According to BabyCenter.com, here's what's going on inside me this week with my blueberry-sized Scout:
How your baby's growing:
The big news this week: Hands and feet are emerging from developing arms and legs — although they look more like paddles at this point than the tiny, pudgy extremities you're daydreaming about holding and tickling. Technically, your baby is still considered an embryo and has something of a small tail, which is an extension of her tailbone. The tail will disappear within a few weeks, but that's the only thing getting smaller. Your baby has doubled in size since last week and now measures half an inch long, about the size of a blueberry.
If you could see inside your womb, you'd spot eyelid folds partially covering her peepers, which already have some color, as well as the tip of her nose and tiny veins beneath parchment-thin skin. Both hemispheres of your baby's brain are growing, and her liver is churning out red blood cells until her bone marrow forms and takes over this role. She also has an appendix and a pancreas, which will eventually produce the hormone insulin to aid in digestion. A loop in your baby's growing intestines is bulging into her umbilical cord, which now has distinct blood vessels to carry oxygen and nutrients to and from her tiny body.
Her liver is churning out red blood cells ... pretty amazing, huh? She also has an appendix, which gives her something in common with the help manuals I write at work. And the umbilical cord is forming.
This is scary.
Now, more from BabyCenter.com:
How your life's changing:
Your uterus has doubled in size in the past five weeks, and eating may feel like a chore — or worse — thanks to morning sickness, which by now may be in full swing. (If you're feeling fine, don't worry — you're lucky!)
You may need to pee more than usual, too, thanks to your increasing blood volume and the extra fluid being processed through your kidneys. (By now, you already have about 10 percent more blood than you did before you were pregnant. And by the end of your pregnancy, you'll have 40 to 45 percent more blood running through your veins to meet the demands of your full-term baby.) As your uterus grows, pressure on your bladder will send you to the bathroom as well.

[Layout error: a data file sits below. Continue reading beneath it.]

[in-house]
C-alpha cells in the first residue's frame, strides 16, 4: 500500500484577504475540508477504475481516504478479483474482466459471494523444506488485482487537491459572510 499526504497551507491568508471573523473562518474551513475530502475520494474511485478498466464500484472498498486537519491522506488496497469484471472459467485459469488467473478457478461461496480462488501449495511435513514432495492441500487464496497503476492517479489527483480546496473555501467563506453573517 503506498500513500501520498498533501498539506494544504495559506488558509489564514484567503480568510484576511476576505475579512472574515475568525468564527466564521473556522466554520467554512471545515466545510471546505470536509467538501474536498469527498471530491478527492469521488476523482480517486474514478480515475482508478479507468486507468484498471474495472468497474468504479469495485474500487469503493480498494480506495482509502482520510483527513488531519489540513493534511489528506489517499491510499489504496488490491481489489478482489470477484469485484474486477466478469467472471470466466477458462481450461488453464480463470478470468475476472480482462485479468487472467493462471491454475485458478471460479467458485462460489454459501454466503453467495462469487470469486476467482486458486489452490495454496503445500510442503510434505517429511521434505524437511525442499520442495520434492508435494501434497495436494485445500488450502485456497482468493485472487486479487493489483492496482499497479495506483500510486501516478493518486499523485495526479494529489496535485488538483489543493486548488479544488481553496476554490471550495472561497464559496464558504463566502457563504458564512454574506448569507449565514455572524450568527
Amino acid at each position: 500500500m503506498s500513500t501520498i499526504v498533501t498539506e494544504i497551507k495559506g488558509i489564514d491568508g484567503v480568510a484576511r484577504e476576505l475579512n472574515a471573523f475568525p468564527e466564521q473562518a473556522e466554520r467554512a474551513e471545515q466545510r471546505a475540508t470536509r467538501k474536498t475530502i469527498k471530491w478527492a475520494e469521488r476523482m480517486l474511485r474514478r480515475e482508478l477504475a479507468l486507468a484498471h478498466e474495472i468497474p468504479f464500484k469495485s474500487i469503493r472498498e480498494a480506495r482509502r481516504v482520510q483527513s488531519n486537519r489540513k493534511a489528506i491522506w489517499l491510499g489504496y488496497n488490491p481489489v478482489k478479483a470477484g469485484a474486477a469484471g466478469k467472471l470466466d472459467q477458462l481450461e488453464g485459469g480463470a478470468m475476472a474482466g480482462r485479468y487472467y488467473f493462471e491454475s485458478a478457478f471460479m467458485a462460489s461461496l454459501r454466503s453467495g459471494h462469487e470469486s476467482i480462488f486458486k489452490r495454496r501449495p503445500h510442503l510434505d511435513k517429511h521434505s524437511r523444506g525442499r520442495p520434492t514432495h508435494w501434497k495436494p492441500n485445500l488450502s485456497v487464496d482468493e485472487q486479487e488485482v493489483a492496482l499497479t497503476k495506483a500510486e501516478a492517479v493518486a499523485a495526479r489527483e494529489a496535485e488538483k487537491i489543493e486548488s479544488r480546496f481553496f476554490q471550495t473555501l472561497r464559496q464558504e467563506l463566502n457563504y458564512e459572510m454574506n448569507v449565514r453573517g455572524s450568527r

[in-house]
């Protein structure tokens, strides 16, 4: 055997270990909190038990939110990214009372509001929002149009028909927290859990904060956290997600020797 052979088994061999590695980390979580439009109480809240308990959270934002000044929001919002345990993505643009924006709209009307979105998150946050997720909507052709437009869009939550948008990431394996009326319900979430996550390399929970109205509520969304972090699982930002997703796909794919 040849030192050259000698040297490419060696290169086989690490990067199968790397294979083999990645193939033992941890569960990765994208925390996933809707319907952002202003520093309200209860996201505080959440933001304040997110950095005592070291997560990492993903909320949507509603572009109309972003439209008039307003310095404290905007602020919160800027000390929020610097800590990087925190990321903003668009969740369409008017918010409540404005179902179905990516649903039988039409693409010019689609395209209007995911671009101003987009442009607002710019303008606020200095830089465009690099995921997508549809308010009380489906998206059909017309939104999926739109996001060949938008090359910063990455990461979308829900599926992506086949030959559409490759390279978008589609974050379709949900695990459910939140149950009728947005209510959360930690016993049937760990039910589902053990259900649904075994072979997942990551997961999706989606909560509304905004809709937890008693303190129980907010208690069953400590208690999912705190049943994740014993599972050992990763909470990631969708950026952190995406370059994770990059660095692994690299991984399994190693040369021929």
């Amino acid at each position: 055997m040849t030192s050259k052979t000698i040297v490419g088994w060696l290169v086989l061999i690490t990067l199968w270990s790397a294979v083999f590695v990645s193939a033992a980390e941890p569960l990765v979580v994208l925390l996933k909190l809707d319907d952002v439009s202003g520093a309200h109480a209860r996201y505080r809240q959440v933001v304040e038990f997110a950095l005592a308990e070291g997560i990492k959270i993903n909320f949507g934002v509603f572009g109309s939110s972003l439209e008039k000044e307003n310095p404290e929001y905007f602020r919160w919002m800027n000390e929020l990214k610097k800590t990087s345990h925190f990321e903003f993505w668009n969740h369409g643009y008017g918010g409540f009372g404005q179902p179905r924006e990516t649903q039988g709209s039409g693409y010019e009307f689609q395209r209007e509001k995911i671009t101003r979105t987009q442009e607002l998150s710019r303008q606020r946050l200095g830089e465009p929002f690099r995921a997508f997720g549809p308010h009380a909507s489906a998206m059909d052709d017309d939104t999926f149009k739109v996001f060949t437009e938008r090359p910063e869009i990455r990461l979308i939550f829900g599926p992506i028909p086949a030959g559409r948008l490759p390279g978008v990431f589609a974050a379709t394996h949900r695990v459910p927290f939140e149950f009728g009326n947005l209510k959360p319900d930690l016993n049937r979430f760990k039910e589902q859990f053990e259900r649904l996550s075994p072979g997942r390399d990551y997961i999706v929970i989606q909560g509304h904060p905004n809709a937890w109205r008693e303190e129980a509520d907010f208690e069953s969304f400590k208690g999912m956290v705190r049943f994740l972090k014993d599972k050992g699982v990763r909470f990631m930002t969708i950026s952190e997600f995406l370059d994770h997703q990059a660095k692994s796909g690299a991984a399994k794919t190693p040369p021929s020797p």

Morning sickness in full swing, indeed!
This is starting to become a pattern.
I wake up in the morning, but I'm tired because I had to get up three times in the night to go pee. So it's hard to get out of bed. But I'm a trouper. I get out of bed and walk to the kitchen ... and immediately run to the bathroom.
Dry heave. Sweat. Sweat coming out of sweat glands everywhere--arms, legs, head--as I kneel to the porcelain god.
Yes, it's very similar to a hangover.
And the smell of toast, I've decided, is the most disgusting smell in the entire world. I can't stand it. When Sheltowee puts the bread in the toaster for his breakfast, I have to evacuate the kitchen.
In fact, I have no desire for anything "bready"--toast, oatmeal cereal, etc.
According to all the pregnancy books, morning sickness ends around Week 14 for about half the women who experience it. Of the unlucky other half, most have to wait a few more weeks. Some have it throughout their whole pregnancy.
I really hope I'm part of that lucky first 50%.
Oh ... the Prozac should now be completely out of my system. I'm having to pay close attention to how I feel emotionally. The pregnancy hormones are supposed to keep me from getting depressed (ha ha). But if I do start feeling depressed (as opposed to merely physically crappy), I need to call my doctor ASAP.
It's 2019! And now, for my sometime tradition of answering questions about the year, with my paraphrased 2017 answers for comparison. S...
You wouldn't believe how many Google searches on "English translation of Ständchen" lead to this blog. So I'm going to to ...
Over Christmas, I was told that I was a "genius" and "brilliant" by friends and family who obviously like to carelessly ...
(quoted in full from The Goldberg Variations website) "On Aug 5, 1705, Bach appeared before the Consistory to complain about the stude...